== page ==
Integration Testing Dependent on External Dynamic Environment
Are you a developer who wants to test a shiny new piece of software to see how it fits into a larger software system?
Or would you like to check if it is still working after your latest changes? Or do you hope to create automated tests that execute every night and report back to you if your piece is fine and working in a rapidly changing environment?
OK, but what if your module's behavior also depends on the behavior of some other, external software that changes its responses and output dynamically?
Can you make sure, that if your test passes today, it will continue to work tomorrow, when the external software has changed the output it produces on certain requests, or even worse – when the machine it works on is down and this external “thingie” is not available?
A bad approach
One solution is to rely on some knowledge about the environment you work in. Sometimes, for example, you know that this environment will not actually change as dynamically as expected because it is currently supported in your “garden” and probably you're the only one who uses it.
In this case, you can just “hardcode” the expected results to be the ones that are currently being returned. Well, that might work for you until the development cycle is finished, but what will happen when you move forward and start dealing with something else?
Can you rely on the system that your module’s output depends on in a month or two, or will it still respond the same way and be available and running?
A good approach
Nowadays, separate software systems communicate in a somewhat standardized way. Actually, you can easily sniff the SOAP or REST communication between your side and the other side.
But how this data can be useful for your testing? Well, what if you create some form of “simulator” that can just load this gathered data and start responding to certain requests the same way as the original system would?
In this case, you would have something like a “frozen system” that you could communicate with. So now you can go and make your test scenarios, save the communication between your side and the opposite one, and create sets of “expected results” and “frozen external behavior” that will always be the same and available. Now your tests will always work with the same data. And if they fail, you know it was because of a problem in the code.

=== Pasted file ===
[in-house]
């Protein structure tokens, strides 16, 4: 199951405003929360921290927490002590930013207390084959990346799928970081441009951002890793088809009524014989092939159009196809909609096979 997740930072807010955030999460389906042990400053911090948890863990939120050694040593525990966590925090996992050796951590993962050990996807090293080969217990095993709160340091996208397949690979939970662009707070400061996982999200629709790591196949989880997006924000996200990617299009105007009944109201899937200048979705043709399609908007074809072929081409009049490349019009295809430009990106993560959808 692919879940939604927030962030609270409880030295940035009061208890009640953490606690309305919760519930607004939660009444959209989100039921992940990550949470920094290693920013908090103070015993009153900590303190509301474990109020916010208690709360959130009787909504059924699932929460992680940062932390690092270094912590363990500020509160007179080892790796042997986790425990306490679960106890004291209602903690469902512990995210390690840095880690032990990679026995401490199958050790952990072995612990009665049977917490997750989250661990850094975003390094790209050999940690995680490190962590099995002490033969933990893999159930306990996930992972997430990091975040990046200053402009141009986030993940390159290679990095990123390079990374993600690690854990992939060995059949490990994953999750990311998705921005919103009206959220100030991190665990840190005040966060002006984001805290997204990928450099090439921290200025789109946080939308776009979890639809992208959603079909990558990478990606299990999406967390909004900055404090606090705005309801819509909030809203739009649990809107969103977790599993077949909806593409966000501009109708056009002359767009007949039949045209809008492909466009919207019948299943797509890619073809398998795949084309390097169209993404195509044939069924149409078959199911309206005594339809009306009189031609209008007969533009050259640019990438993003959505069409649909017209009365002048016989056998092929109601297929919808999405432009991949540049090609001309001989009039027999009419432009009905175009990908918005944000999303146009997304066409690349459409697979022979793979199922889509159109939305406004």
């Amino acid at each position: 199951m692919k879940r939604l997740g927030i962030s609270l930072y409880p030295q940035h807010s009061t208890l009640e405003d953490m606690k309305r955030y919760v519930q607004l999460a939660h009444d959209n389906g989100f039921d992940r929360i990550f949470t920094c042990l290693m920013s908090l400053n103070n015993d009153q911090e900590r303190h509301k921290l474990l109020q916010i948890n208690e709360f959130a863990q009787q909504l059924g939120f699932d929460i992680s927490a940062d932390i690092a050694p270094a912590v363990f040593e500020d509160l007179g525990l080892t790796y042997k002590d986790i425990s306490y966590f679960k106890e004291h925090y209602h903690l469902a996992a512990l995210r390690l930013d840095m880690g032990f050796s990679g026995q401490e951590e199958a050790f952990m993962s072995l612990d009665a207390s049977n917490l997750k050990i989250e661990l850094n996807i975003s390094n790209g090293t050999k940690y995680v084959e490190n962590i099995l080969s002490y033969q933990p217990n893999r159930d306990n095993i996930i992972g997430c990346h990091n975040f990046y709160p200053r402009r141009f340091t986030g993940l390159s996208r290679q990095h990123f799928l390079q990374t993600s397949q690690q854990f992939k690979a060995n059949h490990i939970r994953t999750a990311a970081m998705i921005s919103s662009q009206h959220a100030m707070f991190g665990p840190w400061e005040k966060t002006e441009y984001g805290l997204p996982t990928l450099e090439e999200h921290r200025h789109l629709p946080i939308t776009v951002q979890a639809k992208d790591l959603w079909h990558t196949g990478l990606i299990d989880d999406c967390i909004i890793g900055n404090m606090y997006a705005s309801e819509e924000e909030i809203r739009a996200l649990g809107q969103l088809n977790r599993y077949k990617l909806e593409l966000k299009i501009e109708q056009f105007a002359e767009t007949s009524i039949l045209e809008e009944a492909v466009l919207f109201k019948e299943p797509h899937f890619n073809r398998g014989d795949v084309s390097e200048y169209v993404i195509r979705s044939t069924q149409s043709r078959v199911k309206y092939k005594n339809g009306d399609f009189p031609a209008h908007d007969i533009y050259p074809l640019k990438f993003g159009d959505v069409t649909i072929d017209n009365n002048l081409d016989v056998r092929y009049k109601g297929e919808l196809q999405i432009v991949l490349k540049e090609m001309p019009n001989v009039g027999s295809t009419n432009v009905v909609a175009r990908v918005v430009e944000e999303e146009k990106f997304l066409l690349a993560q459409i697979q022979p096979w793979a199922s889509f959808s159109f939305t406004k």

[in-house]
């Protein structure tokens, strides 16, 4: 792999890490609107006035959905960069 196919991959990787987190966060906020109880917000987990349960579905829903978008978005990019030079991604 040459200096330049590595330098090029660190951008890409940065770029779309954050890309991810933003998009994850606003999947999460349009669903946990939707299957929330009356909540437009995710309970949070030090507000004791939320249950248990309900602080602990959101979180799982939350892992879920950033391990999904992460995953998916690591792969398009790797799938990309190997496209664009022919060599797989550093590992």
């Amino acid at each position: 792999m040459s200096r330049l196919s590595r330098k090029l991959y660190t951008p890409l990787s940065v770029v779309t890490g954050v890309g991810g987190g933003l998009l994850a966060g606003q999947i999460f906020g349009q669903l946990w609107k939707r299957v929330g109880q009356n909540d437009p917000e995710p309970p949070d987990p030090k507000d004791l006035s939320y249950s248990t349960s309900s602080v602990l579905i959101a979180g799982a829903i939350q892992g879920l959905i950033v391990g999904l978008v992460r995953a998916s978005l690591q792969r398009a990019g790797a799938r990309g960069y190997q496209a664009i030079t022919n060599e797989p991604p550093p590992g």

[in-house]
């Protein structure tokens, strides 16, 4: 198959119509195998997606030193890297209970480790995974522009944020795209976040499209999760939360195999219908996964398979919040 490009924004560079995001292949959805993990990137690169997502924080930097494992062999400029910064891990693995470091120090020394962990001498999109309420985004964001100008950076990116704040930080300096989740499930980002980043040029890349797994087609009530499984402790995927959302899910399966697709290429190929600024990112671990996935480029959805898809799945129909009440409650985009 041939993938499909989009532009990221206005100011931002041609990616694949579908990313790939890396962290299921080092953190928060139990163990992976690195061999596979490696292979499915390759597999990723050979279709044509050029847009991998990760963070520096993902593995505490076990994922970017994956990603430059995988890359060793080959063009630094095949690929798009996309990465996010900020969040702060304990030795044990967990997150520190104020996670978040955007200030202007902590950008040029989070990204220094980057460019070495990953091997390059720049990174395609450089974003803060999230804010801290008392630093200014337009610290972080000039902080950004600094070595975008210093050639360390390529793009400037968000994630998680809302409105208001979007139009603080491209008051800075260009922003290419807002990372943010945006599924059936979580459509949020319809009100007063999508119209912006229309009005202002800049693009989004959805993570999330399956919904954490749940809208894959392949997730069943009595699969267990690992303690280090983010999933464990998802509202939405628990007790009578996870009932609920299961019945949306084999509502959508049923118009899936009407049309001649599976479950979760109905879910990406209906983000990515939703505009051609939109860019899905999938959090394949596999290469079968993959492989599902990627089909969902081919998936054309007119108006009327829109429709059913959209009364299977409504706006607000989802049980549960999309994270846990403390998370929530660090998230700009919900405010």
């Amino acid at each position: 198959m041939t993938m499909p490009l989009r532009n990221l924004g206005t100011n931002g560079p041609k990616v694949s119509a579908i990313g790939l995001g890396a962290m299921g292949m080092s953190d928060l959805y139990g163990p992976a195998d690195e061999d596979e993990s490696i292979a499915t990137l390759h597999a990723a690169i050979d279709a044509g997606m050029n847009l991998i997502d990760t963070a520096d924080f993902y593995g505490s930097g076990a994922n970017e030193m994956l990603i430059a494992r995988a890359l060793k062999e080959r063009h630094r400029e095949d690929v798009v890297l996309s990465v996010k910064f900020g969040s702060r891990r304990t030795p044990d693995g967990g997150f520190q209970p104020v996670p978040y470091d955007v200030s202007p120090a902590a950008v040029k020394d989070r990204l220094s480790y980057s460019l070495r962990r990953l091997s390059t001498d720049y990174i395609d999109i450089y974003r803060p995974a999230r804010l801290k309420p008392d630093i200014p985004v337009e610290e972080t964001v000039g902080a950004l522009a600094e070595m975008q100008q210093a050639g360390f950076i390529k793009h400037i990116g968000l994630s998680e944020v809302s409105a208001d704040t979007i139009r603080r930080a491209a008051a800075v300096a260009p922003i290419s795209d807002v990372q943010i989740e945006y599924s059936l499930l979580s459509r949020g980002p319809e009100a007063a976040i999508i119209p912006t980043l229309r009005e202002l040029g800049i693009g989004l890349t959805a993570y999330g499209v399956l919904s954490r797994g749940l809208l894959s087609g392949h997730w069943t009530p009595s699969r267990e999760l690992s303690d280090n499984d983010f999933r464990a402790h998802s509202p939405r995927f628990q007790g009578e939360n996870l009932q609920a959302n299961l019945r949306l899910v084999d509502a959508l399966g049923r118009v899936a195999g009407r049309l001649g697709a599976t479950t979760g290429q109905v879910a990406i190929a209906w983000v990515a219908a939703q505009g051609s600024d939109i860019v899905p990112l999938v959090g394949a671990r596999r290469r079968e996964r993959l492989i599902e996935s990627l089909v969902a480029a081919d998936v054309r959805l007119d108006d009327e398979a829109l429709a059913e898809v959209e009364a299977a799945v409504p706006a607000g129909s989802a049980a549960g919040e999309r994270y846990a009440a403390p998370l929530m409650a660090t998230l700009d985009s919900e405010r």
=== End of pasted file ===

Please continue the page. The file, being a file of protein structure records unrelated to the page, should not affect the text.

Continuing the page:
A better approach
You want to sniff, huh? But what if the communication between two systems is too large? What you can do is to analyze the format of the communication data and strip out what you don’t need for the current test.
Each test needs just a small amount of all communication data and getting rid of the rest is a good optimization. Also, if you get familiar with the format, you could go further and even create a generator of random, but valid communication data. This kind of tool could make your testing much more reliable!
New versions are always being release, which brings new outputs and new behavior. It’s not safe to think that if you created automated tests for a certain version that they will stay the same as the final versions released.
When you move this part of development cycle into your hands – by freezing or controlling the output of the system that your module depends on – you can create separate sets of tests and simulation data for each version and thus differentiate your testing, making it more agile and robust.
Every project is different from others in terms of requirements and time frames, so the approach you choose really depends much on the current situation.
If you are developing something with unclear requirements, the “bad” approach might actually be useful because the piece you’re going to test will change anyway, so there is no point spending too much time testing.
You only need something that will guarantee your reliability to some extent.
But as soon as you have clear requirements and your module is developed in sync with them, it is best to test your software in a solid and reliable way! That could cost you lots of time and resources, because developing “simulators,” decoding communication formats and stripping unneeded data is hard and time consuming work. But if you want to survive in the long term, working against dynamically changing environments and software is worth the effort.